1. re: the religious intolerance in SiS – Reading a Study in Scarlet is kinda weird as an ex-Mormon. On one hand, it does seem like he was portraying a particular media stereotype of Mormons at the time. There’s parts of it where I just wince and go, “WTH, Doyle! How did you research this?” But then there is stuff in there that isn’t exaggerated, even if it’s wrong in some details, like the portrayal of what seems to be the Danites and the murder/castration of men who were seen in some cases as poaching Mormon women or committing sexual crimes. I think it’s fair to say that the portrayal of Mormons in Study in Scarlet is largely biased but it’s probably one that a Mormon skeptic/historian might find interesting, provided that they not use it as an Actual Historical Document.

    • “Didn’t do the research” is something of a hallmark with Doyle. Although it’s more like half-and-half. Probably the most famous case of this is “Silver Blaze” which, while being a very good story and full of accurate deductions given a fantasy world where Doyle’s racing rules were true, was otherwise so incredibly inaccurate as to be laughable.

      If he got it better here, that’s relatively impressive.

      • He might have read some of the accounts of the Danites (Joseph Smith’s, and later, Brigham Young’s personal body guards) and some of the shenanigans they got up to. The problem with researching Mormon history is that large chunks of it are biased in one form or the other. Either you get the super white-washed version that the LDS church churns out and which is what I was taught as a kid (in which nobody ever acknowledges the sketchy behaviours of the LDS higher-ups) or you have some fairly yellow-journalistic accounts of the Mormons as was circulated at the time, which is to say, often highly exaggerated versions of said sketchy behaviour. In Mormon culture, the Hans Mill massacre and the evacuation of Nauvoo are used to garner sympathy and moral high ground–and a lot of Mormons will talk about how their ancestors were persecuted for their beliefs, which is often true but which doesn’t excuse the sketchy stuff.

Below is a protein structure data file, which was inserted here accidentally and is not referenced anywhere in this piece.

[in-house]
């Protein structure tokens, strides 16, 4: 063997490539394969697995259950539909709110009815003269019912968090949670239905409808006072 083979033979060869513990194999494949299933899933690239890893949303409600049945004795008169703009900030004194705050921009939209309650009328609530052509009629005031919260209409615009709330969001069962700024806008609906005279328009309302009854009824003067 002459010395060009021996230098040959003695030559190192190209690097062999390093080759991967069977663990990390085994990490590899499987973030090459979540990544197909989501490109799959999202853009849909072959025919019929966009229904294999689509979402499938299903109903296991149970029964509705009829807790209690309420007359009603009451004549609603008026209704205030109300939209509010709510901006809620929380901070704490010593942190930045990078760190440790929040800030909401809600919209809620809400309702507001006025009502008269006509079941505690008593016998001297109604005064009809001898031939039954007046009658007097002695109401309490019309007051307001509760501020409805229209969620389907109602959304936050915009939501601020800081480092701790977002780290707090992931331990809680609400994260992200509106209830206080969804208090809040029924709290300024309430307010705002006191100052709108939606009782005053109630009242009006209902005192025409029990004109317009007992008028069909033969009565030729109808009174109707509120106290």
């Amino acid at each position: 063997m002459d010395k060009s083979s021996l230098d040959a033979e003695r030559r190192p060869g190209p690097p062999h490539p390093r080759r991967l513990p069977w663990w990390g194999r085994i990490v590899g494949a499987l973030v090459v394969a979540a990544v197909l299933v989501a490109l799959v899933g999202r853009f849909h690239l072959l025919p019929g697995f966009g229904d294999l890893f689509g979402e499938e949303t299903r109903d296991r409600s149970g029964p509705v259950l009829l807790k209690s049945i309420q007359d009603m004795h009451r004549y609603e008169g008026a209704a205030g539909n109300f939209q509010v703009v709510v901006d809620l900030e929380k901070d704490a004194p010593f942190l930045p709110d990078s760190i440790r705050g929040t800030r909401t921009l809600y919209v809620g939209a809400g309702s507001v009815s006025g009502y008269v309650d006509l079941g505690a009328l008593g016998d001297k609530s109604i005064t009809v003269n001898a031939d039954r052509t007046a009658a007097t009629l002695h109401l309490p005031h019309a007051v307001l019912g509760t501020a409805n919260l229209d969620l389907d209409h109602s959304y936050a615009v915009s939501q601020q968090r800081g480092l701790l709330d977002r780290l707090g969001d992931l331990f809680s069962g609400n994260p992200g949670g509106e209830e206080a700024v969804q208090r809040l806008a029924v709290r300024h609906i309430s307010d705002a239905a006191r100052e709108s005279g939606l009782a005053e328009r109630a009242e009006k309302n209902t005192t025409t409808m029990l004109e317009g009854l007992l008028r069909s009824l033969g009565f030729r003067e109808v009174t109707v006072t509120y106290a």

2. Oh god, “The Blind Banker.” I watched it with a group of people and we all winced and gasped in unison. I especially love how the art restorer woman, whose work history involves near-slavery for a drug smuggling gang, naturally is an expert on historical tea ceremonies and gets hired for a major museum. Because she’s generically Asian, so of course she knows.

    It’s pretty awful. The next one is much better.

    • It was kind of hilarious. As I understand it (sort of), she knows Japanese tea ceremony intimately even though she was orphaned and on the streets at an early age in China. “She’s Asian” was being used as short-hand in a gangly, near-sighted, lazy, offensive kind of way.

      And what the fuck was up with the dude in a turban and a big curved sword fighting Holmes in his flat. I mean. What. Was that to soften us up for the racial dumbosity of the rest of the episode?

      Plus, were I that girl, and in a few ways I am, I would the fuck not stay in the “little community” with people who wanted to kill me, unless the UK is very much into isolating all its ethnic people into requisite small parts of cities. Please tell me the UK isn’t like that and the Brown Party hasn’t won yet. >.<

      • There are definitely pockets of immigrants – I can’t read the majority of shop signs in my town because I speak the wrong languages – but someone who speaks English like she did would pretty much be able to live anywhere I could.

Comments are closed.